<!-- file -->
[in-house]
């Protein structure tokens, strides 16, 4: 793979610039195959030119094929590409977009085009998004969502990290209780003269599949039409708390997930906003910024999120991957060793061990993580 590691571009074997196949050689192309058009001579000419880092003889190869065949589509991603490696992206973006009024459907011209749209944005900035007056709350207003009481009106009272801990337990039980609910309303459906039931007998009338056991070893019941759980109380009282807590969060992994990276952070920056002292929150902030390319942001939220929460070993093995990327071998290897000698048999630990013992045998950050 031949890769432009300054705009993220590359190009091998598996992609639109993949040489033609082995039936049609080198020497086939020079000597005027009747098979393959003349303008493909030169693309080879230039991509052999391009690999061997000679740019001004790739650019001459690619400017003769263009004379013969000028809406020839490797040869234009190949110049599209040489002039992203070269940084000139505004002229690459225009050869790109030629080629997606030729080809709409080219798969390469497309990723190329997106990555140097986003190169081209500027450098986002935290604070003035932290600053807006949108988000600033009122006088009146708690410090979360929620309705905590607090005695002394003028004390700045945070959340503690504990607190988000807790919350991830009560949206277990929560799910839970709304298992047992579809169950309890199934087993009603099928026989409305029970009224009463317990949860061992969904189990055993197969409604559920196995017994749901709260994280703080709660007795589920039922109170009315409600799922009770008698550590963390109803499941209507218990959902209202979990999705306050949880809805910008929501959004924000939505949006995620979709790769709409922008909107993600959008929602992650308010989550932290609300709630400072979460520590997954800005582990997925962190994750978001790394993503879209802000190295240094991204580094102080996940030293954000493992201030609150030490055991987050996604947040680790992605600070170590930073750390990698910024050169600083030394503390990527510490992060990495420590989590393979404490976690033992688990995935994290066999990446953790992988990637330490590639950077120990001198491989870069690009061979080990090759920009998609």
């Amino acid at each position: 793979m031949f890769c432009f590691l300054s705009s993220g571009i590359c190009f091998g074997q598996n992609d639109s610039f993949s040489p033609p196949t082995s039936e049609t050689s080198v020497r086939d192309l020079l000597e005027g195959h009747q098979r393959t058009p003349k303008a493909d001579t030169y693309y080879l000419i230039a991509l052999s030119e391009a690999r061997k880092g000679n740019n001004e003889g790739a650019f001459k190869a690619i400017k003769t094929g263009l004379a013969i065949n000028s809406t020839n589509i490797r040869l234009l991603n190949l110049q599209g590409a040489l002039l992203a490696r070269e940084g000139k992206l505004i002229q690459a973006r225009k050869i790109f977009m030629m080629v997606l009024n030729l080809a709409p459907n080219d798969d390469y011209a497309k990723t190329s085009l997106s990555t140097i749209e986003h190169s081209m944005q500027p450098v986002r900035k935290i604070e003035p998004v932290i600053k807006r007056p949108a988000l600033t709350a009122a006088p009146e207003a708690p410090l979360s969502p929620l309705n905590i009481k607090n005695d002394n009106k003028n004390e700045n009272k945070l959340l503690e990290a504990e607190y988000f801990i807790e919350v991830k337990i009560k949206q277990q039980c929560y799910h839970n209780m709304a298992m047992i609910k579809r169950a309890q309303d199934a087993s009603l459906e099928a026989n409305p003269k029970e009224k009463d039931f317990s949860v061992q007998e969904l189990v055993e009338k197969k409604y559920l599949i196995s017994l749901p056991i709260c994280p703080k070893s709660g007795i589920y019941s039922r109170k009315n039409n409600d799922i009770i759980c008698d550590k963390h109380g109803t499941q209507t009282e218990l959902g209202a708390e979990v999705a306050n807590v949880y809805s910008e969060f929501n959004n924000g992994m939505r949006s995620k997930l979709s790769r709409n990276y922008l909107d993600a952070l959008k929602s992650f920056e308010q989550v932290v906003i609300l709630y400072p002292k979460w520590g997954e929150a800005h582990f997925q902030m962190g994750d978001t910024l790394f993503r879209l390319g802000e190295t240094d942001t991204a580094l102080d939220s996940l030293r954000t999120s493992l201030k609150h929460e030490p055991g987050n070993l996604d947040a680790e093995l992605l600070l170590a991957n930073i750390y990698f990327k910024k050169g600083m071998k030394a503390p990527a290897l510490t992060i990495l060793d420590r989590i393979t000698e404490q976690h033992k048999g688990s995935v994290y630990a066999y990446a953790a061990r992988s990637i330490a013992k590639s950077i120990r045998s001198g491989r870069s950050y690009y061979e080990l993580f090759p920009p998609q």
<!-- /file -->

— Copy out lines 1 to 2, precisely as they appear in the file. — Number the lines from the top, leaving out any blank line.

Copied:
[in-house]
């Protein structure tokens, strides 16, 4: 793979610039195959030119094929590409977009085009998004969502990290209780003269599949039409708390997930906003910024999120991957060793061990993580 590691571009074997196949050689192309058009001579000419880092003889190869065949589509991603490696992206973006009024459907011209749209944005900035007056709350207003009481009106009272801990337990039980609910309303459906039931007998009338056991070893019941759980109380009282807590969060992994990276952070920056002292929150902030390319942001939220929460070993093995990327071998290897000698048999630990013992045998950050 031949890769432009300054705009993220590359190009091998598996992609639109993949040489033609082995039936049609080198020497086939020079000597005027009747098979393959003349303008493909030169693309080879230039991509052999391009690999061997000679740019001004790739650019001459690619400017003769263009004379013969000028809406020839490797040869234009190949110049599209040489002039992203070269940084000139505004002229690459225009050869790109030629080629997606030729080809709409080219798969390469497309990723190329997106990555140097986003190169081209500027450098986002935290604070003035932290600053807006949108988000600033009122006088009146708690410090979360929620309705905590607090005695002394003028004390700045945070959340503690504990607190988000807790919350991830009560949206277990929560799910839970709304298992047992579809169950309890199934087993009603099928026989409305029970009224009463317990949860061992969904189990055993197969409604559920196995017994749901709260994280703080709660007795589920039922109170009315409600799922009770008698550590963390109803499941209507218990959902209202979990999705306050949880809805910008929501959004924000939505949006995620979709790769709409922008909107993600959008929602992650308010989550932290609300709630400072979460520590997954800005582990997925962190994750978001790394993503879209802000190295240094991204580094102080996940030293954000493992201030609150030490055991987050996604947040680790992605600070170590930073750390990698910024050169600083030394503390990527510490992060990495420590989590393979404490976690033992688990995935994290066999990446953790992988990637330490590639950077120990001198491989870069690009061979080990090759920009998609």